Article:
Thus, generations of believers accorded importance and respect to the tombs and places of residence of the prophets and saints, inspired to do so by their instincts, but also by religion and reason, with a view to preserving this history and heritage.
The concepts of religious tourism began to develop after the issuing of Islamic Tourism Magazine (ITM) and its website (ITW). It was through ITM & ITW that this strange new concept was promulgated. There were lots of questions about it at first, but it soon became the theme of exhibitions, tourism activities were organised around it and universities began a study and analysis of the meanings of Islamic Tourism, and its human dimension, and to evaluate every aspect of its meanings and prospects. This included research on religious tourism and its historical aspects and an assessment of its activity and economic performance. There was a consensus among interested persons, and experts on this issue, given its importance and priority and the multiplicity of its profits at all levels. The question is why have Arab or Muslim countries not given priority to religious tourism in their tourism development plans, especially when they are very serious about developing their tourist industries. Religious tourism is one of the most important resources particularly in Muslim countries which have a rich and diverse heritage. This permanent wealth and treasure exceeds oil, has attracted millions of Muslim visitors throughout history and will attract hundreds of millions of Muslims and non-Muslims, in future. While lifestyles change, faith remains unchanged.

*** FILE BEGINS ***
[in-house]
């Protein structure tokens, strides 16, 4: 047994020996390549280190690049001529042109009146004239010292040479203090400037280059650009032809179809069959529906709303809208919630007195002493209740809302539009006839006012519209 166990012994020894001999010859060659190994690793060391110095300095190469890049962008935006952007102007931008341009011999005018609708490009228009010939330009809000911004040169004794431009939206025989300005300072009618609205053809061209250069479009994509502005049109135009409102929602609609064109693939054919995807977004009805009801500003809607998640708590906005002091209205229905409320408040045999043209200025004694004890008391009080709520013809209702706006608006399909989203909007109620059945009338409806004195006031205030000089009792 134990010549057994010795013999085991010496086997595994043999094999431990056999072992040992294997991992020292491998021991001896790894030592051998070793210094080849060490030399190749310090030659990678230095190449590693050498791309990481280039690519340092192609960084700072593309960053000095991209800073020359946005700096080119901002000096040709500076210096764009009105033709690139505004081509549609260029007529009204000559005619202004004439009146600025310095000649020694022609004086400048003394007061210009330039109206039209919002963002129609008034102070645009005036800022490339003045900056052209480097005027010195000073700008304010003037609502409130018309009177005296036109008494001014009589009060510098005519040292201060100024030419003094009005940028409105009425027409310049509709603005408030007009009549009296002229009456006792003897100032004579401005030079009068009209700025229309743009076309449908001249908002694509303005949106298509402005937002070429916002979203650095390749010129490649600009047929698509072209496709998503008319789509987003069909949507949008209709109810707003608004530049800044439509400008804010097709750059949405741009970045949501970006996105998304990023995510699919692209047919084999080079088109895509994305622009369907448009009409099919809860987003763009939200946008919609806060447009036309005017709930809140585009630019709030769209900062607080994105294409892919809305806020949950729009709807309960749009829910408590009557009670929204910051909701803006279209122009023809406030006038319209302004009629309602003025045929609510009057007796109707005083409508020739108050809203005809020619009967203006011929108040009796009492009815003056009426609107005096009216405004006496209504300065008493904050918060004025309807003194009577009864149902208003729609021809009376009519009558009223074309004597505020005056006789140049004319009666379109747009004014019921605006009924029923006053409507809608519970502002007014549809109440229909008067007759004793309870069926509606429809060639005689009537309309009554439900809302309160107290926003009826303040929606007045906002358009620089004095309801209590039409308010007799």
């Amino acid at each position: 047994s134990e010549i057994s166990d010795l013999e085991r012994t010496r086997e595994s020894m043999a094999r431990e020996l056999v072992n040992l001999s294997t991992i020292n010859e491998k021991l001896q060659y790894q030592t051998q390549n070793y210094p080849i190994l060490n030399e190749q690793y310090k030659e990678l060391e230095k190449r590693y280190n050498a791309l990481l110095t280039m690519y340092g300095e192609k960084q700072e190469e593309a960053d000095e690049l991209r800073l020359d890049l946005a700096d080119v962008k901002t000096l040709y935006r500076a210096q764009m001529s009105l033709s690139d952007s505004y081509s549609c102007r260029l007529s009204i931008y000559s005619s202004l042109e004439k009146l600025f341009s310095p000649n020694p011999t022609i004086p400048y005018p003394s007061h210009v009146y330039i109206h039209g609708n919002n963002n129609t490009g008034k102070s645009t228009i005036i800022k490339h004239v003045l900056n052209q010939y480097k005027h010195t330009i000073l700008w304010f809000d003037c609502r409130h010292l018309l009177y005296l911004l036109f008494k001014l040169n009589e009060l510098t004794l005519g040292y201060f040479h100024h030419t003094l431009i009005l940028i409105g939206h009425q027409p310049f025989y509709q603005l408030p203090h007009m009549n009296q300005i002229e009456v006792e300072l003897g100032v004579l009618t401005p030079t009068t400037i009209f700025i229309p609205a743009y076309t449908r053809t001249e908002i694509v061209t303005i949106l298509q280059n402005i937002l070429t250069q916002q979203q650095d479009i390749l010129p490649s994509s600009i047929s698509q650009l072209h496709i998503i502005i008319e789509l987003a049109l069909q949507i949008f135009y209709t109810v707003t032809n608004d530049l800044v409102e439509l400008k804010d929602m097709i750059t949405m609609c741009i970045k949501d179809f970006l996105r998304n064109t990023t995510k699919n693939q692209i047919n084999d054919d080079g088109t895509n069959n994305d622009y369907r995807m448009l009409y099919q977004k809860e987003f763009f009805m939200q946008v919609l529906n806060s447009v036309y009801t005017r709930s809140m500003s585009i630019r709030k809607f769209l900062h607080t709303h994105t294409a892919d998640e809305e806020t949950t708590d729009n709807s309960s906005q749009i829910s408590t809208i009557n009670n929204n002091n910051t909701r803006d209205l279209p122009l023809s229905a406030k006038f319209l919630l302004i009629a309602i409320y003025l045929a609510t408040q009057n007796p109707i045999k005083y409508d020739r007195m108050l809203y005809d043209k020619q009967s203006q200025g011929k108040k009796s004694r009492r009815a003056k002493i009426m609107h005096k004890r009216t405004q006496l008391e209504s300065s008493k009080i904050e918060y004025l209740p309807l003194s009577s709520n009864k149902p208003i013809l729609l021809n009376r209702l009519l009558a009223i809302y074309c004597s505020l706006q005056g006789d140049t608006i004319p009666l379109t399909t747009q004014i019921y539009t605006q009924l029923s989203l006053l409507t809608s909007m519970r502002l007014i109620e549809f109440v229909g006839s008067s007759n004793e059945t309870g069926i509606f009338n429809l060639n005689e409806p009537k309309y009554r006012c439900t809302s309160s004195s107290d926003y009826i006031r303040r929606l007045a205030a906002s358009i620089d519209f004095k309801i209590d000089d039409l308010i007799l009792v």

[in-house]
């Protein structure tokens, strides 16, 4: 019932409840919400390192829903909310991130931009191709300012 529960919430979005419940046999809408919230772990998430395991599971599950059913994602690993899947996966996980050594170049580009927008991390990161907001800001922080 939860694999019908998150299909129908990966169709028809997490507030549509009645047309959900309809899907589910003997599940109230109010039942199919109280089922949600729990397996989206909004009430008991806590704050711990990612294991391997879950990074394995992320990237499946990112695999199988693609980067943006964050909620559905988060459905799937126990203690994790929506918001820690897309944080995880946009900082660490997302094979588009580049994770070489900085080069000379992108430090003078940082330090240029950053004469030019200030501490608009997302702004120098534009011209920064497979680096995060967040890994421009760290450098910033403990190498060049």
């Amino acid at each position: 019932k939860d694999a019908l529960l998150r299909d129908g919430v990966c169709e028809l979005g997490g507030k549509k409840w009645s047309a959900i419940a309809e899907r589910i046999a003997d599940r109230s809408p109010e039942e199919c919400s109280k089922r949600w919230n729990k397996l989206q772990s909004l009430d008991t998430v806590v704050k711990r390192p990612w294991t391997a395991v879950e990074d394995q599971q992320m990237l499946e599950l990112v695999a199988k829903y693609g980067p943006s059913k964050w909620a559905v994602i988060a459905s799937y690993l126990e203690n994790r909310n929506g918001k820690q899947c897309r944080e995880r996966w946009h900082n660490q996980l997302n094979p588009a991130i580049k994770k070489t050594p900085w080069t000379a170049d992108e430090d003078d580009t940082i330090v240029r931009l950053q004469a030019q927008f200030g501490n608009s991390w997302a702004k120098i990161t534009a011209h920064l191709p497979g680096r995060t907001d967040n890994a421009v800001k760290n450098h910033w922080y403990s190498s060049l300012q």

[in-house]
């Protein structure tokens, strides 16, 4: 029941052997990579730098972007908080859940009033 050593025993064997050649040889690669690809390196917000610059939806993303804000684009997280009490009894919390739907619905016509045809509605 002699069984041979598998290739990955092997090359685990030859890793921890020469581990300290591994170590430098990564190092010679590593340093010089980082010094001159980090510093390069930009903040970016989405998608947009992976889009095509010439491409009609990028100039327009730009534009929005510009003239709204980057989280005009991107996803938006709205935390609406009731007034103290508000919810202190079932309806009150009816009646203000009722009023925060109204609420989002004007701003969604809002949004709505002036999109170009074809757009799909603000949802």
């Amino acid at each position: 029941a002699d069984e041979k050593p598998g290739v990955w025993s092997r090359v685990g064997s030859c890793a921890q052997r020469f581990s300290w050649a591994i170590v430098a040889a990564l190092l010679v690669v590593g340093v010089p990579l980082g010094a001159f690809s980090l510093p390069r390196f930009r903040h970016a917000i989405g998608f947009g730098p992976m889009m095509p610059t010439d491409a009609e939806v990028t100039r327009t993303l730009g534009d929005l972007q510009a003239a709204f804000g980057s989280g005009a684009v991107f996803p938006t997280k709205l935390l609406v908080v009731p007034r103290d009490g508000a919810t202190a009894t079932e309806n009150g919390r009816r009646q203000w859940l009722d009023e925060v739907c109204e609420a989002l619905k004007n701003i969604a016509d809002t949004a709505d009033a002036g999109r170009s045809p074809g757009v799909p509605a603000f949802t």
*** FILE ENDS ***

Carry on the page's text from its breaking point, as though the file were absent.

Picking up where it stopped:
Mankind has spent centuries researching his origins. During the last two centuries, universities and research centres have begun scientific, social, human and religious research, unearthing the slightest evidence attesting to the lives of those who lived in a particular region and in a particular historical epoch. Currently, there is more passion and desire for research and countries have now entered a race to spend millions of dollars in search of any historical landmark or artefact to promote tourism.